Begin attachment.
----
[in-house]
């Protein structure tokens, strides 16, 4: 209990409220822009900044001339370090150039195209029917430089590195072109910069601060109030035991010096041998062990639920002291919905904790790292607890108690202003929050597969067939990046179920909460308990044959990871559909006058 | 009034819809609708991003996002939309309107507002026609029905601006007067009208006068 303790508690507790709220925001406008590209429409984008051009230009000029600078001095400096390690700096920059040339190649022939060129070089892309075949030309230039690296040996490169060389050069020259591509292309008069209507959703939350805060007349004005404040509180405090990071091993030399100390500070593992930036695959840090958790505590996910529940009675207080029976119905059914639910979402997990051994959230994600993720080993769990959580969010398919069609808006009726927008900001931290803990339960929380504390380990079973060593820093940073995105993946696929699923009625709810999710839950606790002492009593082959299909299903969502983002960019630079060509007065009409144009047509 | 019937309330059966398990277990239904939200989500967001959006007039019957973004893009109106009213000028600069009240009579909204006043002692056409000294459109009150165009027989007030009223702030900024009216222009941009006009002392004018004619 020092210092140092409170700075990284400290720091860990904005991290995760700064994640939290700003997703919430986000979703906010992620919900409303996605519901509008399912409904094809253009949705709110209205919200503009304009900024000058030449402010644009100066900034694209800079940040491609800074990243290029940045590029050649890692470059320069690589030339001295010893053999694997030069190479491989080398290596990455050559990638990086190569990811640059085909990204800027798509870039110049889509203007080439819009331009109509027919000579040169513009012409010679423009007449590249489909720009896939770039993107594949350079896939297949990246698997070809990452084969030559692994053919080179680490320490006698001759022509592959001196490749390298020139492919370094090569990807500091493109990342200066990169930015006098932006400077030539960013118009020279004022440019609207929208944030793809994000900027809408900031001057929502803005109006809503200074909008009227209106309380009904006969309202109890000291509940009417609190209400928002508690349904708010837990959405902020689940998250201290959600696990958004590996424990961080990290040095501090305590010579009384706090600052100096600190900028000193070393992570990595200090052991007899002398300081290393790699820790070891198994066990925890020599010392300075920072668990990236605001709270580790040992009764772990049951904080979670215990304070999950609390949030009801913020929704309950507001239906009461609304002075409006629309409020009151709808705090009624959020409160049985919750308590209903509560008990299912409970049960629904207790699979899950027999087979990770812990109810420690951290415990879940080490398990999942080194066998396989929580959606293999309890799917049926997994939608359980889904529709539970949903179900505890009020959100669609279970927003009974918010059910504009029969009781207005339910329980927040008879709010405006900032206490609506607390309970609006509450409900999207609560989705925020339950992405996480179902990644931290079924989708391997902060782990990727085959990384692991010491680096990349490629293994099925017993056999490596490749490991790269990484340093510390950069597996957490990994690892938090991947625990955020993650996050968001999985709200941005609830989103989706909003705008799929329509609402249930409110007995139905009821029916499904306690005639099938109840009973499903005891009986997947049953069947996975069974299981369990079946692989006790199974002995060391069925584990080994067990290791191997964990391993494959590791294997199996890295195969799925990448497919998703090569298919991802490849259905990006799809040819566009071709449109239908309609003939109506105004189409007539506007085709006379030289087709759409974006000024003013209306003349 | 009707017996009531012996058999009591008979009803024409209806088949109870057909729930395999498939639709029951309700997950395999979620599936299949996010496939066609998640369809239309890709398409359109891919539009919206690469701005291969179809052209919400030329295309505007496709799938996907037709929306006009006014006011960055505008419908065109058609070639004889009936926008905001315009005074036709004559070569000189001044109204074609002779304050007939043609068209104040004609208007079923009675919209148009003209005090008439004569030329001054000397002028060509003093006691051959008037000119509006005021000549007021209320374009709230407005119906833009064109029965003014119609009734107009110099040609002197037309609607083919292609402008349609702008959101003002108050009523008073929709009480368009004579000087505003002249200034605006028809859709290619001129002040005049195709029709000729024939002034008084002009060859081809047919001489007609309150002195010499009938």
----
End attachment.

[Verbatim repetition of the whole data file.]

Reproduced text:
[in-house]
């Protein structure tokens, strides 16, 4: 209990409220822009900044001339370090150039195209029917430089590195072109910069601060109030035991010096041998062990639920002291919905904790790292607890108690202003929050597969067939990046179920909460308990044959990871559909006058 | 009034819809609708991003996002939309309107507002026609029905601006007067009208006068 303790508690507790709220925001406008590209429409984008051009230009000029600078001095400096390690700096920059040339190649022939060129070089892309075949030309230039690296040996490169060389050069020259591509292309008069209507959703939350805060007349004005404040509180405090990071091993030399100390500070593992930036695959840090958790505590996910529940009675207080029976119905059914639910979402997990051994959230994600993720080993769990959580969010398919069609808006009726927008900001931290803990339960929380504390380990079973060593820093940073995105993946696929699923009625709810999710839950606790002492009593082959299909299903969502983002960019630079060509007065009409144009047509 | 019937309330059966398990277990239904939200989500967001959006007039019957973004893009109106009213000028600069009240009579909204006043002692056409000294459109009150165009027989007030009223702030900024009216222009941009006009002392004018004619 020092210092140092409170700075990284400290720091860990904005991290995760700064994640939290700003997703919430986000979703906010992620919900409303996605519901509008399912409904094809253009949705709110209205919200503009304009900024000058030449402010644009100066900034694209800079940040491609800074990243290029940045590029050649890692470059320069690589030339001295010893053999694997030069190479491989080398290596990455050559990638990086190569990811640059085909990204800027798509870039110049889509203007080439819009331009109509027919000579040169513009012409010679423009007449590249489909720009896939770039993107594949350079896939297949990246698997070809990452084969030559692994053919080179680490320490006698001759022509592959001196490749390298020139492919370094090569990807500091493109990342200066990169930015006098932006400077030539960013118009020279004022440019609207929208944030793809994000900027809408900031001057929502803005109006809503200074909008009227209106309380009904006969309202109890000291509940009417609190209400928002508690349904708010837990959405902020689940998250201290959600696990958004590996424990961080990290040095501090305590010579009384706090600052100096600190900028000193070393992570990595200090052991007899002398300081290393790699820790070891198994066990925890020599010392300075920072668990990236605001709270580790040992009764772990049951904080979670215990304070999950609390949030009801913020929704309950507001239906009461609304002075409006629309409020009151709808705090009624959020409160049985919750308590209903509560008990299912409970049960629904207790699979899950027999087979990770812990109810420690951290415990879940080490398990999942080194066998396989929580959606293999309890799917049926997994939608359980889904529709539970949903179900505890009020959100669609279970927003009974918010059910504009029969009781207005339910329980927040008879709010405006900032206490609506607390309970609006509450409900999207609560989705925020339950992405996480179902990644931290079924989708391997902060782990990727085959990384692991010491680096990349490629293994099925017993056999490596490749490991790269990484340093510390950069597996957490990994690892938090991947625990955020993650996050968001999985709200941005609830989103989706909003705008799929329509609402249930409110007995139905009821029916499904306690005639099938109840009973499903005891009986997947049953069947996975069974299981369990079946692989006790199974002995060391069925584990080994067990290791191997964990391993494959590791294997199996890295195969799925990448497919998703090569298919991802490849259905990006799809040819566009071709449109239908309609003939109506105004189409007539506007085709006379030289087709759409974006000024003013209306003349 | 009707017996009531012996058999009591008979009803024409209806088949109870057909729930395999498939639709029951309700997950395999979620599936299949996010496939066609998640369809239309890709398409359109891919539009919206690469701005291969179809052209919400030329295309505007496709799938996907037709929306006009006014006011960055505008419908065109058609070639004889009936926008905001315009005074036709004559070569000189001044109204074609002779304050007939043609068209104040004609208007079923009675919209148009003209005090008439004569030329001054000397002028060509003093006691051959008037000119509006005021000549007021209320374009709230407005119906833009064109029965003014119609009734107009110099040609002197037309609607083919292609402008349609702008959101003002108050009523008073929709009480368009004579000087505003002249200034605006028809859709290619001129002040005049195709029709000729024939002034008084002009060859081809047919001489007609309150002195010499009938």